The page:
This study investigated the role of the amount, content, and implementation of reading instruction provided by 17 kindergarten teachers in eight Reading First elementary schools as it related to students' progress (n = 286 students) on early reading assessments of phonological awareness and letter naming-decoding fluency. Children's phonological awareness and letter naming-decoding fluency grew significantly from fall to spring. On average, across the three 60 min observations, teachers provided over 30 min a day of phonological awareness and phonics instruction and 15 min a day of vocabulary and comprehension instruction. Global ratings of instructional quality revealed two implementation factors: explicit and individualized implementation and meaningful interactions around text. Hierarchical linear modeling revealed that the amounts of specific instructional content, as well as how this instruction was implemented, was related to students' letter knowledge and phonological awareness skill growth.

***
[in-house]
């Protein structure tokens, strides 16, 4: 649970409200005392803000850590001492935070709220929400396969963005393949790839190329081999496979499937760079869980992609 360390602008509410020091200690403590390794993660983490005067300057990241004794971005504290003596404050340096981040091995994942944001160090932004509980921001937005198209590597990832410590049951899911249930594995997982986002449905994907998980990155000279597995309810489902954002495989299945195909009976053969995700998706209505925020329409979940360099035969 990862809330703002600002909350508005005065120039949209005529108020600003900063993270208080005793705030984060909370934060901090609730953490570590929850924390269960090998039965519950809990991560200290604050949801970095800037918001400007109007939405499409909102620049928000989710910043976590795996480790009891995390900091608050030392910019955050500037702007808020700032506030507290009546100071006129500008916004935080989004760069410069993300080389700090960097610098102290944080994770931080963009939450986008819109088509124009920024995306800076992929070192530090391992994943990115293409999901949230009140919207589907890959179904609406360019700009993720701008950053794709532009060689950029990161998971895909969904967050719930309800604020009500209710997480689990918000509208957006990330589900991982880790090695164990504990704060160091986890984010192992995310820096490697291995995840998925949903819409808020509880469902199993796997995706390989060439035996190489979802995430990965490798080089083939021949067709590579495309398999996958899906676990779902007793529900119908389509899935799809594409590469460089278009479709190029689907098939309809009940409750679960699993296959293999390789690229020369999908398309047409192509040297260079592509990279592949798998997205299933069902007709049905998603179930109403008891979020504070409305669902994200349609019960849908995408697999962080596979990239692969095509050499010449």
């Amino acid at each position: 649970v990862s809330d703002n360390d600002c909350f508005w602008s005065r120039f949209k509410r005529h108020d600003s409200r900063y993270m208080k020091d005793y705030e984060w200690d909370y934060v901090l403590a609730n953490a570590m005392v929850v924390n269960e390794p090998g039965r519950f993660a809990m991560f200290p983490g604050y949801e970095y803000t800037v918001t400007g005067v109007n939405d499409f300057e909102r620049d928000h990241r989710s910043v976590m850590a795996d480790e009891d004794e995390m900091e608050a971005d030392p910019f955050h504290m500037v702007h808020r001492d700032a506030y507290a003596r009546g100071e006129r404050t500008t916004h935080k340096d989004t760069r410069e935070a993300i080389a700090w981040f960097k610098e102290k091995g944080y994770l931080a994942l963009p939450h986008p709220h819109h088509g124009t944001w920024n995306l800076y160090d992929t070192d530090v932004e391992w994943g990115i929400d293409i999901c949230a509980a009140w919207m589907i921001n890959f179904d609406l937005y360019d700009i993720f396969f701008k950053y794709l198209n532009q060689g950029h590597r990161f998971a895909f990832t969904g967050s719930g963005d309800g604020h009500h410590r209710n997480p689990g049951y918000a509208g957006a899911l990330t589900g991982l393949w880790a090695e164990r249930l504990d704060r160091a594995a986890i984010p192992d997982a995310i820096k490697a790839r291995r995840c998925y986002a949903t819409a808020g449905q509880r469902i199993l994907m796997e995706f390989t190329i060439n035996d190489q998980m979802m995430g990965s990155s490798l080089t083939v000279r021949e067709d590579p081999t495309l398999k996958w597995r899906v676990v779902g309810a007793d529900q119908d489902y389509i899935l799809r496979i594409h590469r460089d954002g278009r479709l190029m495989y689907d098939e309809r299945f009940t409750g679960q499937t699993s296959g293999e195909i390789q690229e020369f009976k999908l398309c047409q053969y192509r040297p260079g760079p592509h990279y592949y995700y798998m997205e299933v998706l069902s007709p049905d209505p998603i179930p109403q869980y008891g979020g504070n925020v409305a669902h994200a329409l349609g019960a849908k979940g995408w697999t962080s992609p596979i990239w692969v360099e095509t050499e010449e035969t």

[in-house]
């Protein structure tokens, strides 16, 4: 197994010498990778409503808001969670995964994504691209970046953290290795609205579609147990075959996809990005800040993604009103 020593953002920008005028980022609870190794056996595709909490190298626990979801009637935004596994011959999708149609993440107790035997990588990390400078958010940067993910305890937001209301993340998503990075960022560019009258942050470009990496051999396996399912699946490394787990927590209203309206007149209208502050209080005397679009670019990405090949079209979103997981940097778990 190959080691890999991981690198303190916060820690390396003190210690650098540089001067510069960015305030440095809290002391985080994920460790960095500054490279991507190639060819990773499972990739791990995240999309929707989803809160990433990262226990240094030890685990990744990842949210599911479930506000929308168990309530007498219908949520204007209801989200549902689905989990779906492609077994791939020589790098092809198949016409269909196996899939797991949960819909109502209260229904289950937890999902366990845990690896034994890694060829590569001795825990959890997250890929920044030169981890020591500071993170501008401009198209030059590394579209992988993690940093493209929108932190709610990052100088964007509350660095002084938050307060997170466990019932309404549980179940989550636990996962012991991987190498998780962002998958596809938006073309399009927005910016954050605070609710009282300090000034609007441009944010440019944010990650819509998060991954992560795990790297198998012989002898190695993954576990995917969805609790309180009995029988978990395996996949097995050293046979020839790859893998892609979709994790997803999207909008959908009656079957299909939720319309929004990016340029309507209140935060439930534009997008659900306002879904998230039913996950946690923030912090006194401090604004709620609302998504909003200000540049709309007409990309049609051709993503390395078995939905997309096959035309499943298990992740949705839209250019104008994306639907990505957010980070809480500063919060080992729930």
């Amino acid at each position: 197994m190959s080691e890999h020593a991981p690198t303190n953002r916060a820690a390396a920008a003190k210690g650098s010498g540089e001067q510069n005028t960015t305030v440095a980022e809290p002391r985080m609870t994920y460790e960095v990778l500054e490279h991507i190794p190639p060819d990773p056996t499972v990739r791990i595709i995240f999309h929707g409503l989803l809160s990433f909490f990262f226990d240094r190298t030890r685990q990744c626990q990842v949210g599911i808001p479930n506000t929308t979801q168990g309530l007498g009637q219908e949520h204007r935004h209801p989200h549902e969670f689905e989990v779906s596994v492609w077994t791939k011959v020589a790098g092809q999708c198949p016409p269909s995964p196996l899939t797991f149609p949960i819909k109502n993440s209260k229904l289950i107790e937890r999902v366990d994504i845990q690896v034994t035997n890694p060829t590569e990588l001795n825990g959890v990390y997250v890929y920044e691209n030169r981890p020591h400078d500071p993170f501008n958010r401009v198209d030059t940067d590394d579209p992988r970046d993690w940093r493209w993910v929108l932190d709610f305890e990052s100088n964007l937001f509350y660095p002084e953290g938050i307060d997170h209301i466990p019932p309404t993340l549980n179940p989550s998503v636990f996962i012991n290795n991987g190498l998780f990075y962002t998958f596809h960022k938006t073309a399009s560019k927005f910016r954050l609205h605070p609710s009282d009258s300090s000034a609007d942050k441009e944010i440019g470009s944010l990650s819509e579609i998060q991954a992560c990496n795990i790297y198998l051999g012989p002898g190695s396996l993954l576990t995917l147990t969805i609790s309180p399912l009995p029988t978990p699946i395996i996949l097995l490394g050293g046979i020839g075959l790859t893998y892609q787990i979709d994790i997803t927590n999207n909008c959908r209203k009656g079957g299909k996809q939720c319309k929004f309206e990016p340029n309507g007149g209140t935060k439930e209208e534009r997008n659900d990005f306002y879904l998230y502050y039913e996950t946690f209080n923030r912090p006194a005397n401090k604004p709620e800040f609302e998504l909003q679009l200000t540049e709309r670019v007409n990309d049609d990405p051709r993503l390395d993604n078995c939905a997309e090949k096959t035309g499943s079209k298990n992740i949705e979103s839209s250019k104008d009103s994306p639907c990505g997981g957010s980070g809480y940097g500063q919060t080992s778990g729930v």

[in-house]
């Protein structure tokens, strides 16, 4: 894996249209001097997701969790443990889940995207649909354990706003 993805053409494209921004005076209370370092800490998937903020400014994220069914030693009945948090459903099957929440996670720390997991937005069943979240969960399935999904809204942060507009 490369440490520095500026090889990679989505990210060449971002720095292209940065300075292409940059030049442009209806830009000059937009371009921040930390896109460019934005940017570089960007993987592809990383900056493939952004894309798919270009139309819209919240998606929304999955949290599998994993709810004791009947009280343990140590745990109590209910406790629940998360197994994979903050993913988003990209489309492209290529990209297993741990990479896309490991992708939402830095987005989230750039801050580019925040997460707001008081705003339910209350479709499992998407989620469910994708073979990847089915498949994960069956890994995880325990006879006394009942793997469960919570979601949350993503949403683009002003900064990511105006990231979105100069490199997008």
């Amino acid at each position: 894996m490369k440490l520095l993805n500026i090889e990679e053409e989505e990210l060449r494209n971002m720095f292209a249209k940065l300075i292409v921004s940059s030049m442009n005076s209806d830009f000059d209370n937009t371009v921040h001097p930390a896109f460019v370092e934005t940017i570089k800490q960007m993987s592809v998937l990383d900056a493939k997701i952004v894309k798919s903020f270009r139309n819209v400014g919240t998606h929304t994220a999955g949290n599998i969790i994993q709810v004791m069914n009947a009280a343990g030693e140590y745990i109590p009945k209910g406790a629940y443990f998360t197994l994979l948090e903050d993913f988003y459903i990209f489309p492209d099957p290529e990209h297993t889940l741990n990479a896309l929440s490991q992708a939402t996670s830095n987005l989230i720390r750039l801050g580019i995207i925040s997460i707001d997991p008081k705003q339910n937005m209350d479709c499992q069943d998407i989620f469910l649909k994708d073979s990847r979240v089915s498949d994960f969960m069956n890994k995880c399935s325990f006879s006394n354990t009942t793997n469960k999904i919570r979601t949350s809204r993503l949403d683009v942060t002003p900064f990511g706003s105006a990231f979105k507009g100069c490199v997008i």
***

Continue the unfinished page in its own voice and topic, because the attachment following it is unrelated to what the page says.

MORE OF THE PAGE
- At-risk beginning reader
- Classroom reading instruction
- High poverty schools
- Reading First
ASJC Scopus subject areas
- Developmental and Educational Psychology